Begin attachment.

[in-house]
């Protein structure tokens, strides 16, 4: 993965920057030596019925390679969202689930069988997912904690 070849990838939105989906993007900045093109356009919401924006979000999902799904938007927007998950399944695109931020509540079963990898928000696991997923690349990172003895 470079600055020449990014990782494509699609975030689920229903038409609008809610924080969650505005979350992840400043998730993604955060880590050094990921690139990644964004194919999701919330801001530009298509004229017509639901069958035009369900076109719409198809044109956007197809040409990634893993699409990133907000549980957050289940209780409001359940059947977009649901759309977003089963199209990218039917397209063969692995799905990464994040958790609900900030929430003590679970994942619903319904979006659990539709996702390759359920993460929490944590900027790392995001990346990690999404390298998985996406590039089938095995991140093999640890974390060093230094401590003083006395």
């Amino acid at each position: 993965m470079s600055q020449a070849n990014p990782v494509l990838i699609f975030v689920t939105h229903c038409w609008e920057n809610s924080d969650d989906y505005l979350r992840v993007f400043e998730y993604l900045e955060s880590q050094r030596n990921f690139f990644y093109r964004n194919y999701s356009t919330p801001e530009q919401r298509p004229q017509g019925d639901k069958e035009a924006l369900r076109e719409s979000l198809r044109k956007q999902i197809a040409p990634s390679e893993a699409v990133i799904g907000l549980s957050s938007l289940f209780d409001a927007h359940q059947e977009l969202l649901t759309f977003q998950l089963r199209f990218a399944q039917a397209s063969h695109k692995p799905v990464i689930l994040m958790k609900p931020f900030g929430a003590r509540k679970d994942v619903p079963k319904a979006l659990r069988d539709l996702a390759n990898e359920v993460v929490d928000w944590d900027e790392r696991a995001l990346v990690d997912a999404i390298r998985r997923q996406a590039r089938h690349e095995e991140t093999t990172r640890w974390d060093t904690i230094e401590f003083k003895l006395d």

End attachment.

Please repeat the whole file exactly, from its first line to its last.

[in-house]
């Protein structure tokens, strides 16, 4: 993965920057030596019925390679969202689930069988997912904690 070849990838939105989906993007900045093109356009919401924006979000999902799904938007927007998950399944695109931020509540079963990898928000696991997923690349990172003895 470079600055020449990014990782494509699609975030689920229903038409609008809610924080969650505005979350992840400043998730993604955060880590050094990921690139990644964004194919999701919330801001530009298509004229017509639901069958035009369900076109719409198809044109956007197809040409990634893993699409990133907000549980957050289940209780409001359940059947977009649901759309977003089963199209990218039917397209063969692995799905990464994040958790609900900030929430003590679970994942619903319904979006659990539709996702390759359920993460929490944590900027790392995001990346990690999404390298998985996406590039089938095995991140093999640890974390060093230094401590003083006395």
């Amino acid at each position: 993965m470079s600055q020449a070849n990014p990782v494509l990838i699609f975030v689920t939105h229903c038409w609008e920057n809610s924080d969650d989906y505005l979350r992840v993007f400043e998730y993604l900045e955060s880590q050094r030596n990921f690139f990644y093109r964004n194919y999701s356009t919330p801001e530009q919401r298509p004229q017509g019925d639901k069958e035009a924006l369900r076109e719409s979000l198809r044109k956007q999902i197809a040409p990634s390679e893993a699409v990133i799904g907000l549980s957050s938007l289940f209780d409001a927007h359940q059947e977009l969202l649901t759309f977003q998950l089963r199209f990218a399944q039917a397209s063969h695109k692995p799905v990464i689930l994040m958790k609900p931020f900030g929430a003590r509540k679970d994942v619903p079963k319904a979006l659990r069988d539709l996702a390759n990898e359920v993460v929490d928000w944590d900027e790392r696991a995001l990346v990690d997912a999404i390298r998985r997923q996406a590039r089938h690349e095995e991140t093999t990172r640890w974390d060093t904690i230094e401590f003083k003895l006395d």